Building a community of women who work in technology – hosted by Betsy Speare, Jennifer Marsman & Helene Love Snell

Archive for March, 2012

DeVry HerWorld: Barbie’s been introduced to careers in STEM! Next stop? High school juniors and seniors in Las Vegas, Los Angeles, and Colton

I’m tickled to welcome Alice back this week to talk about encouraging women to join the technology boom! She reminds us of the importance to encourage girls in their pursuit of STEM related interests… AND she’ll be speaking over the next month to hundreds of high school girls at the DeVry HerWorld events. Welcome back Alice and thanks for the inspiration! Since she reminded me I took my 5 year old with me today to get my taxes done – explaining that our CPA was getting PAID for doing MATH. She really dug that – Math is her favorite subject!

Betsy Speare, Principal Program Manager Lead, Microsoft Windows Server, Happy Family member, new Green Lake, Seattle Resident, 15 years at Microsoft, EWU CIS grad and chicken farmer (total 3 now – getting eggs)!


Here’s a bit about our guest blogger this week, Alice Pang:

Alice grew up in Louisiana and came out to sunny California after high school to attend Stanford University, where she received her B.S. in Electrical Engineering/Software. She then moved across the bay to get her M.S. degree in Industrial Engineering and Operations Research/Management of Technology through the Haas School of Business and College of Engineering at the University of California at Berkeley. While at Stanford and Berkeley, she was heavily involved in various dance groups and enjoyed organizing networking, mentoring, and community outreach events for the Society of Women Engineers.

In her free time, she enjoys traveling, discovering new places to eat, rock climbing, learning aerial silk tricks, riding motorcycles, and sharing Louisiana and Chinese culture with her friends. As a Microsoft Developer Evangelist, she focuses on WebMatrix. You can follow her on Twitter @alicerp and her MSDN blog at http://blogs.msdn.com/alicerp.”

DeVry HerWorld: Barbie’s been introduced to careers in STEM (Science, Technology, Engineering & Math)! Next stop? High school juniors and seniors in Las Vegas, Los Angeles, and Colton


Christmas 2010 present from a friend. What does it say about me when I quickly noticed that her monitor says “Barbie” in binary-Ascii?

When I was in middle school, I remember being told by a boy that I couldn’t possibly be good enough at math to even place in the top 10 at a district competition, because he figured the winner would be male.  A month later I placed first against the top Calculus students in the state of Louisiana.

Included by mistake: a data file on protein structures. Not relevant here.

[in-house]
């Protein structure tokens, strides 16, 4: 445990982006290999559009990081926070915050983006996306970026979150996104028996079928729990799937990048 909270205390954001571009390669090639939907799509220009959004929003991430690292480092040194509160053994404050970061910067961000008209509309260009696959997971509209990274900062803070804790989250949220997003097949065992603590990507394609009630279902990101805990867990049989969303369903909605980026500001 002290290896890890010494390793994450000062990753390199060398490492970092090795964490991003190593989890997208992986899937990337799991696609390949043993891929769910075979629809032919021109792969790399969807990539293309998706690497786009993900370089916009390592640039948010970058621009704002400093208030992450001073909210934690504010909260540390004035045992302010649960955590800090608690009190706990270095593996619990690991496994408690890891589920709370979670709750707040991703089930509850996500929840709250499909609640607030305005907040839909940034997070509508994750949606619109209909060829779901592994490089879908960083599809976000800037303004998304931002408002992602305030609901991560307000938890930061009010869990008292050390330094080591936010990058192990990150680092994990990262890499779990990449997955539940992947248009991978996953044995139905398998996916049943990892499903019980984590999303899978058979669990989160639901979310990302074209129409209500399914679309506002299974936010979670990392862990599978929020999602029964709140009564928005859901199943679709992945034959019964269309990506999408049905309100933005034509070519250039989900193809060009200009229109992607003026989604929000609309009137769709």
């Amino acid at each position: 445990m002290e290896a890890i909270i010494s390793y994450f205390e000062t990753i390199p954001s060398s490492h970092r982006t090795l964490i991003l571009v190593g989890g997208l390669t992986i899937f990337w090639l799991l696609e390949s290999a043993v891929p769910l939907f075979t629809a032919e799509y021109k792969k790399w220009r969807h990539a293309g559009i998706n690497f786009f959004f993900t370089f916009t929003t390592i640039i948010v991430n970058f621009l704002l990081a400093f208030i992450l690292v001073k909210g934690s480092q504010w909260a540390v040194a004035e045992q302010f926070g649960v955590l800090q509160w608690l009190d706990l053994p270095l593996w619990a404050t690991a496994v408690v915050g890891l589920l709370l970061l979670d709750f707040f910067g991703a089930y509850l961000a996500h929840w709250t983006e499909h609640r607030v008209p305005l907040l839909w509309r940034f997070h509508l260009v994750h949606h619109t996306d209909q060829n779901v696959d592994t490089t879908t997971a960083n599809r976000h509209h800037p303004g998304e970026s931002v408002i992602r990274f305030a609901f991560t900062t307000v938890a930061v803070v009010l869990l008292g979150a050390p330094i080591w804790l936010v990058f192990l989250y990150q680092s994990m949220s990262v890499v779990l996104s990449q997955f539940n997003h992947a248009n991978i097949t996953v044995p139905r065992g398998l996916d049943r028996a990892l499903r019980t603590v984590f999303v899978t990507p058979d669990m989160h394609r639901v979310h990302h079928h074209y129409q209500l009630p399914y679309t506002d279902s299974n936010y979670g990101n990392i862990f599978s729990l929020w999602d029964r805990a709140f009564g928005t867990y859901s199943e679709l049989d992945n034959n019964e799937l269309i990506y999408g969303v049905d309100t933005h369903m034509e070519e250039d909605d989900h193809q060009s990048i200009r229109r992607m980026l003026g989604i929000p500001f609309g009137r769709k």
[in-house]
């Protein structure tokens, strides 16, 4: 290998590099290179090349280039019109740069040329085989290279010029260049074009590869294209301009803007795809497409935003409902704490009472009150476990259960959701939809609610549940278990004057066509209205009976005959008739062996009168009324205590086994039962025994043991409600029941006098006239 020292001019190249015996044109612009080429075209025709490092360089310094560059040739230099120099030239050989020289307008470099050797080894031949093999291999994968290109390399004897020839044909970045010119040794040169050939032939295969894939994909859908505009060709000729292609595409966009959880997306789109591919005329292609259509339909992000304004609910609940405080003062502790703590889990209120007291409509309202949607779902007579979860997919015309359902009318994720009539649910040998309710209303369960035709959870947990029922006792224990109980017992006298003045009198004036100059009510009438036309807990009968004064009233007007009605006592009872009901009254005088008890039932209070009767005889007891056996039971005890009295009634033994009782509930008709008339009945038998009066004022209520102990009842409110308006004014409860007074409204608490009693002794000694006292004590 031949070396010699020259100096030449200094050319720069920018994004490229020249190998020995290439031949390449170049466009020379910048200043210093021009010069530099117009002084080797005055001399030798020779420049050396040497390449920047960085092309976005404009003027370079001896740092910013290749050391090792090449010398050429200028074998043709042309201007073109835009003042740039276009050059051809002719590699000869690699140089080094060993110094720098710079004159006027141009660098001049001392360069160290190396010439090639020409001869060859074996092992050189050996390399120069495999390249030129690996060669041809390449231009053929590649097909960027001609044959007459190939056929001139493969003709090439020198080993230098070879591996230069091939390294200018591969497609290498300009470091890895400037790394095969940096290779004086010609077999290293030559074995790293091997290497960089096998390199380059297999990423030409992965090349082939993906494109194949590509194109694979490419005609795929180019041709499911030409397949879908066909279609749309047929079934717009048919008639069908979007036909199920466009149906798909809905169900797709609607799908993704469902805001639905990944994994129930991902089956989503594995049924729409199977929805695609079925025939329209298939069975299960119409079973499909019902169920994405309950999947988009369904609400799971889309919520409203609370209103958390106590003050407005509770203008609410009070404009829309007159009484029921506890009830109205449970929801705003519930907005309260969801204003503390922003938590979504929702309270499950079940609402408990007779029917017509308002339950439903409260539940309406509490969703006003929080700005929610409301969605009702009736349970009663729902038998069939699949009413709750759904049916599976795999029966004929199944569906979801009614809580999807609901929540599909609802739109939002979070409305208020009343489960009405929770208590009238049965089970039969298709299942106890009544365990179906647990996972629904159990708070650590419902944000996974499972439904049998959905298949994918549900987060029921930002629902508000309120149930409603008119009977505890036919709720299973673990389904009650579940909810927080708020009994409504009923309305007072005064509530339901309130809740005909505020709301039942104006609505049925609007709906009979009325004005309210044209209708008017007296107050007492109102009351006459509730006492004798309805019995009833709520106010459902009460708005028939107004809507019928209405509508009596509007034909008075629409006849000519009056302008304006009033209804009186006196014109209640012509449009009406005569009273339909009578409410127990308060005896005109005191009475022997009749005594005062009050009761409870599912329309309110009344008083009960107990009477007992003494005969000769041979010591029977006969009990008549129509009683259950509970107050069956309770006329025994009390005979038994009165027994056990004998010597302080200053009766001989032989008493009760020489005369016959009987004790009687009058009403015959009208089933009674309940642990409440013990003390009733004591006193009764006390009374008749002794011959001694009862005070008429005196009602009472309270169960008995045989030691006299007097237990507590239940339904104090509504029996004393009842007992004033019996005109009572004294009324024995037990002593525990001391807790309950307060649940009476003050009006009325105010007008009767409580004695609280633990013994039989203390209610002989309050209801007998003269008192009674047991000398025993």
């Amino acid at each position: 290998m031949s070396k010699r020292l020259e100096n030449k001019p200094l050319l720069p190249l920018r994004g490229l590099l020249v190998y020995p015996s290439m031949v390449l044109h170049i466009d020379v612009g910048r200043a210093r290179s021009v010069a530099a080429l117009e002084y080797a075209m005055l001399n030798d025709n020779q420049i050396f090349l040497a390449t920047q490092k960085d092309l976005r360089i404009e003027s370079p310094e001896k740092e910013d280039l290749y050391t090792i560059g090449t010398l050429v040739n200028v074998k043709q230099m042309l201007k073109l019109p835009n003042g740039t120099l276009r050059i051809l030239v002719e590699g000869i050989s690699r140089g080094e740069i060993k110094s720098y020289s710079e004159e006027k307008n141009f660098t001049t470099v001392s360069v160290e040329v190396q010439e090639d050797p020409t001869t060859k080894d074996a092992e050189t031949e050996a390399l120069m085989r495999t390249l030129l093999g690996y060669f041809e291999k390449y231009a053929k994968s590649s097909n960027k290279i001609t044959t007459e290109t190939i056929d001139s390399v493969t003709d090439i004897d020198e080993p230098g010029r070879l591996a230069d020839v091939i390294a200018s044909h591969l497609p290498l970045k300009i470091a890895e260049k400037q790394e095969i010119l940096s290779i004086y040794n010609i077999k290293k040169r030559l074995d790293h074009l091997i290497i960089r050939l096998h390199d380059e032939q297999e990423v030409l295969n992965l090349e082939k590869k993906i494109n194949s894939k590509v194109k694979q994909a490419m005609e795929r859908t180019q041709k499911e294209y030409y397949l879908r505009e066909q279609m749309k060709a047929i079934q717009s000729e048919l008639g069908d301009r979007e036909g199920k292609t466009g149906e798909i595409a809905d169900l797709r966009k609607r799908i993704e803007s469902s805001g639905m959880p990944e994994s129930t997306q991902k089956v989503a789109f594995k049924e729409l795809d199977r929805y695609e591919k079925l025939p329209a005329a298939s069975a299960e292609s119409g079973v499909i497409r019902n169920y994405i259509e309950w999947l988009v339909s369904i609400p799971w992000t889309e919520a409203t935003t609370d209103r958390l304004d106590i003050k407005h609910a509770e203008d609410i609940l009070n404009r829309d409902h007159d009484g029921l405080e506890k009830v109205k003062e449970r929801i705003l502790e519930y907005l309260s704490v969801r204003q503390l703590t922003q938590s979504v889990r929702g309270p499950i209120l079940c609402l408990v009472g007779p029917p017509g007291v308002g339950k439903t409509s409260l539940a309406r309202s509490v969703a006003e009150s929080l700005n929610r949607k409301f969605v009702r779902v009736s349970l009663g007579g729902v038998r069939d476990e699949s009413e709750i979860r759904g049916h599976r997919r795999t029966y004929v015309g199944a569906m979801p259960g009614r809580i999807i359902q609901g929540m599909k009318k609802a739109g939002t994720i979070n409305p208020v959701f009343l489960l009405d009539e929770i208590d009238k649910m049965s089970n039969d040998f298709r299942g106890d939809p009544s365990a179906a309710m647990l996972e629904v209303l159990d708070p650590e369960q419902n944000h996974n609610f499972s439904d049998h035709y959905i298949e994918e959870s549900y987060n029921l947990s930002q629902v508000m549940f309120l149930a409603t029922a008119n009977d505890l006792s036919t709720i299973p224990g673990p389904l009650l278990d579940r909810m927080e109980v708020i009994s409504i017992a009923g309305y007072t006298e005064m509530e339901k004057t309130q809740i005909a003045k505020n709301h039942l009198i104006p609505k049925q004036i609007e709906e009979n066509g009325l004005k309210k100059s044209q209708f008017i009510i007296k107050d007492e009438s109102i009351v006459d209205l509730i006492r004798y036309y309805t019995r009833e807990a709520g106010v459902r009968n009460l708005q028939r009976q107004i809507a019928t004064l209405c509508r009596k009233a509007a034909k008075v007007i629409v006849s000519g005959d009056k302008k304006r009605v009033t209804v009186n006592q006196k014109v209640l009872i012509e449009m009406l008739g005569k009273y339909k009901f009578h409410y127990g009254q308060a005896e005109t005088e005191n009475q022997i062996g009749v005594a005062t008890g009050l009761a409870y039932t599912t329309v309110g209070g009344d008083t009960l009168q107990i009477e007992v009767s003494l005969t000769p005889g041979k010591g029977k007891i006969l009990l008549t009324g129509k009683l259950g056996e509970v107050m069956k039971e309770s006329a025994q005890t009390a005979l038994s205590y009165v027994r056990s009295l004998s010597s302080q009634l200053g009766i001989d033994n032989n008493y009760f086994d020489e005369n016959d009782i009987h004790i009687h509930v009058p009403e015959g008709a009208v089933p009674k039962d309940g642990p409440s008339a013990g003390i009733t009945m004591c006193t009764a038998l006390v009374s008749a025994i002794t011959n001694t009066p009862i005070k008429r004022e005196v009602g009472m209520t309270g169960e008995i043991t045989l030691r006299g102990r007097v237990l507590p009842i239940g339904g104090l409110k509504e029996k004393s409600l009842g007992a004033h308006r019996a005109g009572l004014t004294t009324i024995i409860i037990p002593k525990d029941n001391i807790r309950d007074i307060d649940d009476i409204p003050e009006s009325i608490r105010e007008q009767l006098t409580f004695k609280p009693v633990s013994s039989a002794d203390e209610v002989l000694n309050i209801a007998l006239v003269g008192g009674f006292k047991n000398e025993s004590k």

The boy wasn’t the only one to suggest that perhaps men have an innate ability in math and science—an unfortunate statement, since I have seen proof of phenomenal, bright women in K-12 and collegiate education and in my professional career.  I’ve often sat in my engineering classes and noticed that I am only one of two females in a class of 50+, and I wonder why there are so few women in the STEM (Science, Technology, Engineering, and Mathematics) fields.  I have spoken with women who point out that they were not exposed to the idea of pursuing a STEM career early on or found their passions in other disciplines; it is not by any means due to an innate difference in ability between men and women. Women who choose to study in a STEM field can make an impact on the community and achieve ambitious goals in technology. It is imperative to recognize that women could really use the support to be leaders in our chosen pursuits.

In order to take a step in the right direction, we should all be involved in promoting women in STEM fields on three career levels: K-12, college, and professional. Introducing math and science in a fun and interactive way to primary and secondary school students exposes them to the possibilities in technology. Supporting collegiate and professional women is important for fostering a positive environment for us to excel in male-dominated fields.  Mentoring relationships, public awareness events, and outreach opportunities are a few ways to encourage career growth for women in technology.

In the next few weeks, I’m excited to be speaking to hundreds of high school junior and senior girls at DeVry HerWorld events.  In addition to sharing my personal experience, I plan to convince them of how exciting technology can be and the variety of STEM roles.  Hopefully, they will be inspired by and understand the significance of Barbie’s transition from, “Math class is hard,” to Computer Engineer.

March 22: Las Vegas, NV
March 28: Los Angeles, CA
April 12: Colton, CA

From http://www.high-school.devry.edu/students/get-ready/her-world-workshop.jsp:

HerWorld is an interactive workshop given by DeVry University to high school juniors and seniors across the country each year during National HerWorld Month. It introduces these young women to career opportunities in science, technology, engineering and math. Through a series of games, hands-on projects and live discussions with successful women from top companies in the local community, HerWorld inspires young women to use their talents and interests to succeed, and how to best prepare for college in order to achieve their aspirations.

Perspective from the start up community: how women can win there too…